Picture – Albert Einstein standing on a rock stepping-stone, enjoying grabbing some sun at the sea shore (1945). Oh! … the sea shore. By the way, Mr. Einstein, what lovely sexy shoes you have!

[…] Einstein always appeared to have a clear view of the problems of physics and the determination to solve them. He had a strategy of his own and was able to visualize the main stages on the way to his goal. He regarded his major achievements as mere stepping-stones for the next advance. […] In his early days in Berlin, Einstein postulated that the correct interpretation of the special theory of relativity must also furnish a theory of gravitation and in 1916 he published his paper on the general theory of relativity. During this time he also contributed to the problems of the theory of radiation and statistical mechanics. […] After his retirement he continued to work towards the unification of the basic concepts of physics, taking the opposite approach, geometrisation, to the majority of physicists. […] (source Nobel prize org.)

Einstein on the Beach : Philip Glass / Robert Wilson, 1976.

[…] Einstein on the Beach (1976) is a pivotal work in the oeuvre of Philip Glass. It is the first, longest, and most famous of the composer’s operas, yet it is in almost every way unrepresentative of them. Einstein was, by design, a glorious “one-shot” – a work that invented its context, form and language, and then explored them so exhaustively that further development would have been redundant. But, by its own radical example, Einstein prepared the way – it gave permission – for much of what has happened in music theater since its premiere. Einstein broke all the rules of opera. It was in four interconnected acts and five hours long, with no intermissions (the audience was invited to wander in and out at liberty during performances). The acts were intersticed by what Glass and Wilson called “knee plays” – brief interludes that also provided time for scenery changes. The text consisted of numbers, solfege syllables and some cryptic poems by Christopher Knowles, a young, neurologically-impaired man with whom Wilson had worked as an instructor of disturbed children for the New York public schools. To this were added short texts by choreographer Lucinda Childs and Samuel M. Johnson, an actor who played the Judge in the “Trial” scenes and the bus driver in the finale. There were references to the trial of Patricia Hearst (which was underway during the creation of the opera); to the mid-’70s radio lineup on New York’s WABC; to the popular song “Mr. Bojangles”; to the Beatles and to teen idol David Cassidy. Einstein sometimes seemed a study in sensory overload, meaning everything and nothing…  […] (continues) [source ]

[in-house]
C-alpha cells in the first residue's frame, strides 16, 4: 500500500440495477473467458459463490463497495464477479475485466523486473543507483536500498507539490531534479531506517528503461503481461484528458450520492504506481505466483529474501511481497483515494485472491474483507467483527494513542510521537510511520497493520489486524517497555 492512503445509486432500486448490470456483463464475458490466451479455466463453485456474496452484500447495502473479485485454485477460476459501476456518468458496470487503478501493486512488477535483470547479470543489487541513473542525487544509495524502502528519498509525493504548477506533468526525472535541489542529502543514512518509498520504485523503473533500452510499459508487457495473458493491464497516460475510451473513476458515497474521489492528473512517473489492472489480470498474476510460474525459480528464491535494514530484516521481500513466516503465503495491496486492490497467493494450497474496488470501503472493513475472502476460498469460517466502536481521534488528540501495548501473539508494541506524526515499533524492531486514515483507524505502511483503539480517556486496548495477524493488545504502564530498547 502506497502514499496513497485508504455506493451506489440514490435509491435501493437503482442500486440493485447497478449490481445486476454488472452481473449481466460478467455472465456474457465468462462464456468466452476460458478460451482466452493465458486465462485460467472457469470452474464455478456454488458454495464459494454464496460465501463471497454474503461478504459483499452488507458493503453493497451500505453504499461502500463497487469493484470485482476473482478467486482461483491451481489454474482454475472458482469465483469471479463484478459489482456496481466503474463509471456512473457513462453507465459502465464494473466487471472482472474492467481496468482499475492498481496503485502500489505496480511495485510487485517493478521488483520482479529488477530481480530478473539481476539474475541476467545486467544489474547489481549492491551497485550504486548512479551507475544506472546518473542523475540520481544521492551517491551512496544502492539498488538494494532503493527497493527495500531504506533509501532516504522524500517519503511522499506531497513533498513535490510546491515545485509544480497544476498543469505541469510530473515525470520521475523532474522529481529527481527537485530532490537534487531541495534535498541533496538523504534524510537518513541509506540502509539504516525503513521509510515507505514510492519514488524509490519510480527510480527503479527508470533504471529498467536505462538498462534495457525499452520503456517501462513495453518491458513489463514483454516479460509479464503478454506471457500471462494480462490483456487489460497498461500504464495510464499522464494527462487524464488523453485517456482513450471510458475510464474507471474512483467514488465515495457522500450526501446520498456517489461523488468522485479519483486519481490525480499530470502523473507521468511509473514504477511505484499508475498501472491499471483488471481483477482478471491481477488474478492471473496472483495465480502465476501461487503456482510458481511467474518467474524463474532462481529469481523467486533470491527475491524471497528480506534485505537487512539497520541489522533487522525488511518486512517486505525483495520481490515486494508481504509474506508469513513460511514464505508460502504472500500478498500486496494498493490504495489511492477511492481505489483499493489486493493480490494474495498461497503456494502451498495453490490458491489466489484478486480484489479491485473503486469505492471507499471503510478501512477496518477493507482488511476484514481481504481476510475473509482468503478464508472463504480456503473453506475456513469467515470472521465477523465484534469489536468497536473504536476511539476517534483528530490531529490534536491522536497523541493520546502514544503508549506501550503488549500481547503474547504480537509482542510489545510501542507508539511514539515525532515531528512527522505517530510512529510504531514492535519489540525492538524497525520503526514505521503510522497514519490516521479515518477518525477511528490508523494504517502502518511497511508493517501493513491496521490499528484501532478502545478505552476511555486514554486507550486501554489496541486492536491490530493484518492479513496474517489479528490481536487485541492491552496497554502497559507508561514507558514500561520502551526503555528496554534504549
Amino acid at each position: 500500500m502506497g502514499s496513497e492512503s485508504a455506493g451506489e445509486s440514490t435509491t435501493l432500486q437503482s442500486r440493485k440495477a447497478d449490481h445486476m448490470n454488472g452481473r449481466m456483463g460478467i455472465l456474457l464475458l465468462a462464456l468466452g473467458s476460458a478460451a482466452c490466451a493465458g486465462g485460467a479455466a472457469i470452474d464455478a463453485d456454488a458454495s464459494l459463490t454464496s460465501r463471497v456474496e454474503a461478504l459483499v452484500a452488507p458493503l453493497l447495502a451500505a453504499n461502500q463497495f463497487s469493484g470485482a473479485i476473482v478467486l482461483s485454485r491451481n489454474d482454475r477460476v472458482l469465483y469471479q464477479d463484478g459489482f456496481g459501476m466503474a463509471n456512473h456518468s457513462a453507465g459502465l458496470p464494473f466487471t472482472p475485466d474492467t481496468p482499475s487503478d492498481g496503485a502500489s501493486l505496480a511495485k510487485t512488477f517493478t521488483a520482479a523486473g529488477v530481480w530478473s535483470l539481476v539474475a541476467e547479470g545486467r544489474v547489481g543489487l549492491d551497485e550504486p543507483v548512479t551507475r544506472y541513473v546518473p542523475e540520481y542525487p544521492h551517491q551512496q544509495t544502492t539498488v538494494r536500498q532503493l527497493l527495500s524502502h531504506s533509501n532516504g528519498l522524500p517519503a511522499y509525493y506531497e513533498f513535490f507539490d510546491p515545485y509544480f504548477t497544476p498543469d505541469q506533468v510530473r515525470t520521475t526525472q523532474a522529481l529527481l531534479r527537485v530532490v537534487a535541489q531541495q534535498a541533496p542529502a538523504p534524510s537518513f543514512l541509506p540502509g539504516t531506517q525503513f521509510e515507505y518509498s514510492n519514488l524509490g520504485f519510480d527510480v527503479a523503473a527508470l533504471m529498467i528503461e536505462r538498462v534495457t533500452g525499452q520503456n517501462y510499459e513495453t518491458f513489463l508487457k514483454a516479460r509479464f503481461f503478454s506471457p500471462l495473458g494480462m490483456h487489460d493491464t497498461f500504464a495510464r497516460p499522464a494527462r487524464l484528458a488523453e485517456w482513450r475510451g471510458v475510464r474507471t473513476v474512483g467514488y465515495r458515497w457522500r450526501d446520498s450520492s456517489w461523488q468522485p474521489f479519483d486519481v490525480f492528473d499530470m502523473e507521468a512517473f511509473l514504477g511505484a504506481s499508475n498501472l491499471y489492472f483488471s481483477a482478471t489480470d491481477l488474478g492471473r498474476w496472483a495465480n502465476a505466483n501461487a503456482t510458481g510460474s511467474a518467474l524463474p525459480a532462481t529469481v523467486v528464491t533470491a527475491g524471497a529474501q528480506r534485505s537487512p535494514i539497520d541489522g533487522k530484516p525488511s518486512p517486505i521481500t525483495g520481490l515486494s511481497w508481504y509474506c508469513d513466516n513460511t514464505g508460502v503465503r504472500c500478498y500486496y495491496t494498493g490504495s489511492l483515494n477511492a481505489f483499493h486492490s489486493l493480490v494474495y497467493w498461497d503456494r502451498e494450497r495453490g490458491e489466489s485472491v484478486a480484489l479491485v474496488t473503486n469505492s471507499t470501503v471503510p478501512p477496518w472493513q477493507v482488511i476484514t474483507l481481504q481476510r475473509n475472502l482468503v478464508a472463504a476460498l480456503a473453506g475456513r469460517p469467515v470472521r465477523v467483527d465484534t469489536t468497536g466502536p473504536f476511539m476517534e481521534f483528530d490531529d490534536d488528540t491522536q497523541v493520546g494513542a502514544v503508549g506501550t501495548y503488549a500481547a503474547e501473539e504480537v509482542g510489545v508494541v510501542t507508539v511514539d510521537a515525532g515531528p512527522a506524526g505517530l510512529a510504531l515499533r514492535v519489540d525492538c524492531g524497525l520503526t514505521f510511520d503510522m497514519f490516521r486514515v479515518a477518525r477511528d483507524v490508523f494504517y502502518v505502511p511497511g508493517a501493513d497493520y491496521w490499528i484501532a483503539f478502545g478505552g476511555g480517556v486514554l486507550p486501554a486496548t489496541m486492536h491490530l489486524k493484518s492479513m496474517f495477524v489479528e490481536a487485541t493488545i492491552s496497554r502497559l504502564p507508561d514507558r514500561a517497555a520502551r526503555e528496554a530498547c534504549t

KNEE 5 | KNEE PLAY CHARACTER 1 : Numbers and Mr Bojangles /  KNEE PLAY CHARACTER 2 : Text from Knee Play 1 / BUS DRIVER : Lovers on a Park Bench

1,2,3,4… 1,2,3,4,5,6, …,1,2,3,4,5,6,7,8,… 1,2,3,4… 1,2,3,4,5,6, …,1,2,3,4,5,6,7,8,… 1,2,3,4… 1,2,3,4,5,6, … 2,3,4, … 1,2,3,4, … 1,6 …

Two lovers sat on a park bench with their bodies touching each other, holding hands in the moonlight. There was silence between them. So profound was their love for each other, they needed no words to express it. And so they sat in silence, on a park bench, with their bodies touching, holding hands in the moonlight. Finally she spoke. “Do you love me, John ?” she asked. “You know I love you. darling,” he replied. “I love you more than tongue can tell. You are the light of my life. my sun. moon and stars. You are my everything. Without you I have no reason for being.” Again there was silence as the two lovers sat on a park bench, their bodies touching, holding hands in the moonlight. Once more she spoke. “How much do you love me, John ?” she asked. He answered : “How’ much do I love you ? Count the stars in the sky. Measure the waters of the oceans with a teaspoon. Number the grains of sand on the sea shore. Impossible, you say? “, (text by Samuel Johnson).